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ounce1

[ouns] /aʊns/
noun
1.
a unit of weight equal to 437.5 grains or 1/16 pound (28.35 grams) avoirdupois.
2.
a unit of 480 grains, 1/12 pound (31.1 grams) troy or apothecaries' weight.
3.
4.
a small quantity or portion.
Origin
1350-1400
1350-1400; Middle English unce < Middle French < Latin uncia twelfth part, inch, ounce, derivative of unus one

ounce2

[ouns] /aʊns/
noun
Origin
1300-50; Middle English unce lynx < Anglo-French; Old French once, variant of lonce (erroneously taken as l'once the ounce) < Vulgar Latin *luncea, derivative of Latin lync- (stem of lynx) lynx
Dictionary.com Unabridged
Based on the Random House Dictionary, © Random House, Inc. 2014.
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Examples from the web for ounce
  • If put to the pinch, an ounce of loyalty is worth a pound of cleverness.
  • To that, a group of researchers is saying that an ounce of prevention is worth a pound of cure.
  • So the industry has adopted a strategy that counters a pound of sugar with an ounce of nutrition.
  • Sponges have to filter about a ton of water for each ounce of food they ingest.
  • He has been able to sell it for about one dollar per ounce.
  • But every ounce of breeding plumes represented six dead adults, and each slain pair left behind three to five starving nestlings.
  • These noodles have more protein, ounce for ounce, than steak.
  • Economist, stop pretending to be a worldly magazine if you cannot display an ounce of worldliness describing events at home.
  • Generally buying large containers of shampoo will cost less per ounce.
  • The drive allegedly produces a fraction of an ounce of thrust.
British Dictionary definitions for ounce

ounce1

/aʊns/
noun
1.
a unit of weight equal to one sixteenth of a pound (avoirdupois); 1 ounce is equal to 437.5 grains or 28.349 grams oz
2.
a unit of weight equal to one twelfth of a Troy or Apothecaries' pound; 1 ounce is equal to 480 grains or 31.103 grams
3.
short for fluid ounce
4.
a small portion or amount
Word Origin
C14: from Old French unce, from Latin uncia a twelfth; from ūnus one

ounce2

/aʊns/
noun
1.
another name for snow leopard
Word Origin
C18: from Old French once, by mistaken division of lonce as if l'once, from Latin lynx
Collins English Dictionary - Complete & Unabridged 2012 Digital Edition
© William Collins Sons & Co. Ltd. 1979, 1986 © HarperCollins
Publishers 1998, 2000, 2003, 2005, 2006, 2007, 2009, 2012
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Word Origin and History for ounce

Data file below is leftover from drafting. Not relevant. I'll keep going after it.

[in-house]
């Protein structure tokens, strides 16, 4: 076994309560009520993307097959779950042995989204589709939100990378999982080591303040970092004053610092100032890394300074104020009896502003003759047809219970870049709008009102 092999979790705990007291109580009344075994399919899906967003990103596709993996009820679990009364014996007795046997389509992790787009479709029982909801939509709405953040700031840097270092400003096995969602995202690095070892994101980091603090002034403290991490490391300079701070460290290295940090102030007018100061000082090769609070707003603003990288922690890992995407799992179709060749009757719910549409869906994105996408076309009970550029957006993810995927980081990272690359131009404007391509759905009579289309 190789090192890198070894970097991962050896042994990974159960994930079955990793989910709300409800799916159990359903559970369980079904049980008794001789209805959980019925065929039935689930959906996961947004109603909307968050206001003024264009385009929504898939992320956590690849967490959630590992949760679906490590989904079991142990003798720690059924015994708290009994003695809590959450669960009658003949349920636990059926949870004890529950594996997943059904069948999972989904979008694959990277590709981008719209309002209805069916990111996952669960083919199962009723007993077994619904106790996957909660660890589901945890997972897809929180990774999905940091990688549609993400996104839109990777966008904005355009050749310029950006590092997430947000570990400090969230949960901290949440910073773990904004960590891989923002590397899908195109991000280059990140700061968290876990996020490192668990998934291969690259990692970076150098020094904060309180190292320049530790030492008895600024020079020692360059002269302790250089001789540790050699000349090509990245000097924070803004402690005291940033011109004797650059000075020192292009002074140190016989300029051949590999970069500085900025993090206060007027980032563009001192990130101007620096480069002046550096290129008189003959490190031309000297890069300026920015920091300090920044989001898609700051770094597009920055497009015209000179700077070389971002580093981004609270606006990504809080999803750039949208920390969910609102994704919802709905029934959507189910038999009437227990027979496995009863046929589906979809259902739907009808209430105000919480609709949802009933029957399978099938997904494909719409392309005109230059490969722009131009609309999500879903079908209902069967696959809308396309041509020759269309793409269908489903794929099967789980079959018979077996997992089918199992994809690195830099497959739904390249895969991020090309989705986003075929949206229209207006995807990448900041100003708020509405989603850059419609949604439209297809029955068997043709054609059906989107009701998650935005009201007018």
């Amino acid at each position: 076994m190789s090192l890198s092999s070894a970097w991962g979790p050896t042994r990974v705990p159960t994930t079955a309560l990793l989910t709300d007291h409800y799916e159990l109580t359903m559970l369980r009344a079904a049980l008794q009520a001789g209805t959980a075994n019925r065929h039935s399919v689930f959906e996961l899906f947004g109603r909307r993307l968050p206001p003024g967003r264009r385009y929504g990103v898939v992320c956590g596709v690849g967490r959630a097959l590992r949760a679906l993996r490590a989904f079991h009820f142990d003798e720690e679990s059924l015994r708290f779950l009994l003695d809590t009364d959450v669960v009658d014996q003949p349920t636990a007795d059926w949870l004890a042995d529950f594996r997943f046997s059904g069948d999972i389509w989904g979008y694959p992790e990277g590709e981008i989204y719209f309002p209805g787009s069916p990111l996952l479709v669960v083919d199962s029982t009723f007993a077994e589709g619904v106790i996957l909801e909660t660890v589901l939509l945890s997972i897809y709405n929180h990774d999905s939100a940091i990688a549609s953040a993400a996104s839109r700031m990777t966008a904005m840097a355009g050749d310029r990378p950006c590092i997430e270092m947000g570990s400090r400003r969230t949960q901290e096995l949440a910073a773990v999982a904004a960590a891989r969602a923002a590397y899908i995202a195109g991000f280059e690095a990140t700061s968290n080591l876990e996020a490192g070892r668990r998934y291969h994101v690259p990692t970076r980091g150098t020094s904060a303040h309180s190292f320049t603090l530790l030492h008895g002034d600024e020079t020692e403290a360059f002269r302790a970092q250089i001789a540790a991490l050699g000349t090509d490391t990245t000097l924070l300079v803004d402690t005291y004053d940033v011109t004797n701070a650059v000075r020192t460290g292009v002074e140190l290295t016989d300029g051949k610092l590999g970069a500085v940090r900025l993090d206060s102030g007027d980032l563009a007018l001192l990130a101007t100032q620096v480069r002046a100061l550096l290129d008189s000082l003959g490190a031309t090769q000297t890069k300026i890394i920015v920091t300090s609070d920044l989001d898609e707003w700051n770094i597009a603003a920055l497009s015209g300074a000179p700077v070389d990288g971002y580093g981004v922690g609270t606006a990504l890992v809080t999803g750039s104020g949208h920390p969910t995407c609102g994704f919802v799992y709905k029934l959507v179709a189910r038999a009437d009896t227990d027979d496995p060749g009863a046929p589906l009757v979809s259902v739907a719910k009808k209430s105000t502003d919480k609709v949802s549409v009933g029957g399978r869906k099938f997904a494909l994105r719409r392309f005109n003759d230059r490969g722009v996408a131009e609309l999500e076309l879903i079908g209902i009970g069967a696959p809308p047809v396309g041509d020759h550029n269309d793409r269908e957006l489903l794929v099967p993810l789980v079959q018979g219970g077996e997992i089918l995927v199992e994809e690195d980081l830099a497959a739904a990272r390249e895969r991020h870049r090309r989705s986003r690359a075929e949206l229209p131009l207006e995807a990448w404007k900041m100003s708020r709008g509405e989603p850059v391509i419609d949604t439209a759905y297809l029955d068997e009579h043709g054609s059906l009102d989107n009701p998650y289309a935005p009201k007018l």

n.

unit of weight, early 14c., from Old French once, unce, a measure of weight or time (12c.), from Latin uncia "one-twelfth part" (of a pound, foot, etc.), from Latin unus "one" (see one). The Latin word had been adopted in Old English as ynce (see inch). It was one-twelfth of a pound in the Troy system of weights, but one-sixteenth in avoirdupois. Abbreviation oz. is from older Italian onza. Also used in Middle English as a measure of time (7.5 seconds) and length (about 3 inches).

"wildcat," c.1300, from Old French once "lynx" (13c.), from lonce, with l- mistaken as definite article, from Vulgar Latin *luncea, from Latin lyncea "lynx-like," from lynx (see lynx). Originally the common lynx, later extended to other wildcats, now mainly used of the mountain-panther or snow leopard of Asia.

Online Etymology Dictionary, © 2010 Douglas Harper
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ounce in Medicine

ounce (ouns)
n.
Abbr. oz, oz.

  1. A unit of weight in the U.S. Customary System, an avoirdupois unit equal to 437.5 grains or 28.35 grams.

  2. A unit of apothecary weight equal to 480 grains or 31.10 grams.

  3. A fluid ounce.

The American Heritage® Stedman's Medical Dictionary
Copyright © 2002, 2001, 1995 by Houghton Mifflin Company. Published by Houghton Mifflin Company.
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ounce in Science
ounce
  (ouns)   
  1. A unit of weight in the US Customary System equal to 1/16 of a pound or 437.5 grains (28.35 kilograms). See Table at measurement.

  2. See fluid ounce.


The American Heritage® Science Dictionary
Copyright © 2002. Published by Houghton Mifflin. All rights reserved.
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Slang definitions & phrases for ounce

ounce

Related Terms

vig ounce


The Dictionary of American Slang, Fourth Edition by Barbara Ann Kipfer, PhD. and Robert L. Chapman, Ph.D.
Copyright (C) 2007 by HarperCollins Publishers.
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Idioms and Phrases with ounce

ounce

In addition to the idiom beginning with ounce also see: more bang for the buck (bounce for the ounce)
The American Heritage® Idioms Dictionary
Copyright © 2002, 2001, 1995 by Houghton Mifflin Company. Published by Houghton Mifflin Company.
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7
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